The Ministry of Justice has offered practitioner groups further talks as nationwide boycotts of legal aid work following a second 8.75% fee cut entered a seventh day – but fees are off the table, the Gazette can reveal.

The MoJ told the Gazette today that a recent offer of further talks with justice secretary Michael Gove to discuss broader ideas to improve the justice system had so far not been taken up by the Criminal Law Solicitors’ Association and the London Criminal Courts Solicitors’ Association.

Gove first met with the practitioner groups on 28 May, after which the MoJ decided to proceed with a second fee cut for litigators.

CLSA chair Bill Waddington said the practitioner groups responded to the ministry on Monday, making it clear they did not just want to talk about broader ideas but about the fee cut.

However a spokesperson for the MoJ told the Gazette that the fee cut was ‘not something up for discussion at the moment because that decision has been made’.

The news emerged as a high-profile murder trial was delayed after the defendant was not able to get representation.

The LCCSA said today that a ‘very small’ number of firms were not observing the boycott of instructions under terms imposed from 1 July.

But the group said it was ‘unacceptable’ for firms to take advantage of unrepresented clients by ‘touting’ for work and warned that any regulatory breaches would be reported to the Solicitors Regulation Authority. 

Meanwhile, a preliminary court appearance of a man accused of the 1984 murder of Melanie Road, 17, had to be adjourned for three weeks due to the impact of direct action. Christopher John Hampton, 63, has been charged with murder but has yet to enter a plea. 

Bristol Crown Court, where the case was listed to appear, confirmed that the hearing has been pushed back to 28 July ‘so the defendant can get some representation’.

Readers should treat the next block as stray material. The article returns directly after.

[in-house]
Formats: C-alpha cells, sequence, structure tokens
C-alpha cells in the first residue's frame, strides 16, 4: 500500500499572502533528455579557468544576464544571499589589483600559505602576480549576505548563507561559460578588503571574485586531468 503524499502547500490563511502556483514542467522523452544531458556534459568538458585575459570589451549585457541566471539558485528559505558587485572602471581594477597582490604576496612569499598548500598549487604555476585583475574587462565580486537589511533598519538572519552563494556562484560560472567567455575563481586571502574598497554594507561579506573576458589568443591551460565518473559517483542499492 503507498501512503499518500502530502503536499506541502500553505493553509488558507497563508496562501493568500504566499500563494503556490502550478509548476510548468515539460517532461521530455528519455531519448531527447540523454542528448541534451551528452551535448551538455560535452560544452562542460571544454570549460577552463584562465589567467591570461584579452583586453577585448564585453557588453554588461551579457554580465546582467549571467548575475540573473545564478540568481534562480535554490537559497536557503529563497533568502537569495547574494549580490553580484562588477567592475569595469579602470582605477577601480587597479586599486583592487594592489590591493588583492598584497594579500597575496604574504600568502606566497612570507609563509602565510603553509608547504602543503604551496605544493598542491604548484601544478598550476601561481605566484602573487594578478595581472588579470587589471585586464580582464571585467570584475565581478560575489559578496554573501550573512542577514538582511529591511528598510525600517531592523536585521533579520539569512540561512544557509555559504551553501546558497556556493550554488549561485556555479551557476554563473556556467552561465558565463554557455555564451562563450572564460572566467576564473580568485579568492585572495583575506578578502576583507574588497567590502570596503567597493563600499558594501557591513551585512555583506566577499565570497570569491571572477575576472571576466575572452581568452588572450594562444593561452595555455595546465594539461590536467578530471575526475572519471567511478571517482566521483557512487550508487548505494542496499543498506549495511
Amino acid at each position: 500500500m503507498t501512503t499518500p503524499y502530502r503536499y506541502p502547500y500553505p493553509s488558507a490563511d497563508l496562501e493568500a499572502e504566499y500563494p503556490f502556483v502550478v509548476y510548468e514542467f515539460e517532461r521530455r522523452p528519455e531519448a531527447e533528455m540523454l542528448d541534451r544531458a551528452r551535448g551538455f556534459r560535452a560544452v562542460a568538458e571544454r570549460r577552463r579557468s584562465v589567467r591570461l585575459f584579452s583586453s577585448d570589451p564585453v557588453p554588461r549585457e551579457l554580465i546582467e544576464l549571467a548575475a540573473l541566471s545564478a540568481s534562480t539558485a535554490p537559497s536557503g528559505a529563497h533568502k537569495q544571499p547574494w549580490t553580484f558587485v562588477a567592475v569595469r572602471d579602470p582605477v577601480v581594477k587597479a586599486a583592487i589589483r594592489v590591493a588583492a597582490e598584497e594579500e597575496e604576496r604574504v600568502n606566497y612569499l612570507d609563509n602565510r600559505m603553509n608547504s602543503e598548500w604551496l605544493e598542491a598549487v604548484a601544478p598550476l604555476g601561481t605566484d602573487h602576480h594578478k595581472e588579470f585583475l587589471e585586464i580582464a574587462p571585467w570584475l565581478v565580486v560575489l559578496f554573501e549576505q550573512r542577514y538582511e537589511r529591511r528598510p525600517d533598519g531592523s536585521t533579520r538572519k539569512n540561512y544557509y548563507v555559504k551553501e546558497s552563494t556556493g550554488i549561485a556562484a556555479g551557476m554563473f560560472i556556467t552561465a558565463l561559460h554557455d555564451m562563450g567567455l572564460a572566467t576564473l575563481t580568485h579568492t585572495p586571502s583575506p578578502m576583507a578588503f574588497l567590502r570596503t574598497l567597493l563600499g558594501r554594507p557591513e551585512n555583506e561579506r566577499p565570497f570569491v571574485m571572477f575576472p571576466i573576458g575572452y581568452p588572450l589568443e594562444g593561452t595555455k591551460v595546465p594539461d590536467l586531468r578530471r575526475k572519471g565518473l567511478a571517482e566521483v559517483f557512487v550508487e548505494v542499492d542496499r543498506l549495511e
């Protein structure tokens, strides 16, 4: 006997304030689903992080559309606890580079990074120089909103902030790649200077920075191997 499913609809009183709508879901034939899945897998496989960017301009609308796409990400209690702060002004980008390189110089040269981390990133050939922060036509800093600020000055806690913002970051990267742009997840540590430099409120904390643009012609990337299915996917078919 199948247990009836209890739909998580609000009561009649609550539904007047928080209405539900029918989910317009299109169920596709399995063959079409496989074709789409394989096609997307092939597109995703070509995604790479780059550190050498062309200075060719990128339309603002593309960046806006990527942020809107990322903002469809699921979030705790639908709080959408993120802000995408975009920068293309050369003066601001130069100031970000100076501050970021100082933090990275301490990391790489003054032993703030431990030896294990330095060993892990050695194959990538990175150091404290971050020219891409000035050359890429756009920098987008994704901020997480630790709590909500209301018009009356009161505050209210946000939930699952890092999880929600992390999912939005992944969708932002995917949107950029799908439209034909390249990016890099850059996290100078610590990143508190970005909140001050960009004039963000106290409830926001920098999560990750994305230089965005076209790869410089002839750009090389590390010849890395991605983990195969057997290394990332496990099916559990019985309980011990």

Robin Murray (pictured), vice-chair of the CLSA, said it was ‘deeply concerning’ that a serious murder charge had to be adjourned due to a lack of representation.

He told the Gazette: ‘It is not good for the defendant or persons affected by a tragic loss. It is certain that the defence lawyers will be distraught that government attacks on legal aid has driven the profession to recognise that the cuts have made legal aid work unsustainable and need to be reversed.’

This will be one of many such cases hitting the headlines, he said, adding that an end to this dispute is ‘within the lord chancellor’s grasp’.

Jonathan Black, president of LCCSA, said: ‘The fact that Hamilton is now remanded for a further three weeks in order to get representation is regrettable, but demonstrates that the court realise this action may be long term.’

He added: ‘The issue is access to justice and no lawyer can prepare a murder [case] at the new slashed rates, if they could, he would of course be represented. Even outside the scope of any action, I have witnessed an unrepresented defendant some months ago being remanded by Crown courts as he was not granted a lawyer.

‘The MoJ were made aware of this and said they would make enquiries. I have heard nothing.’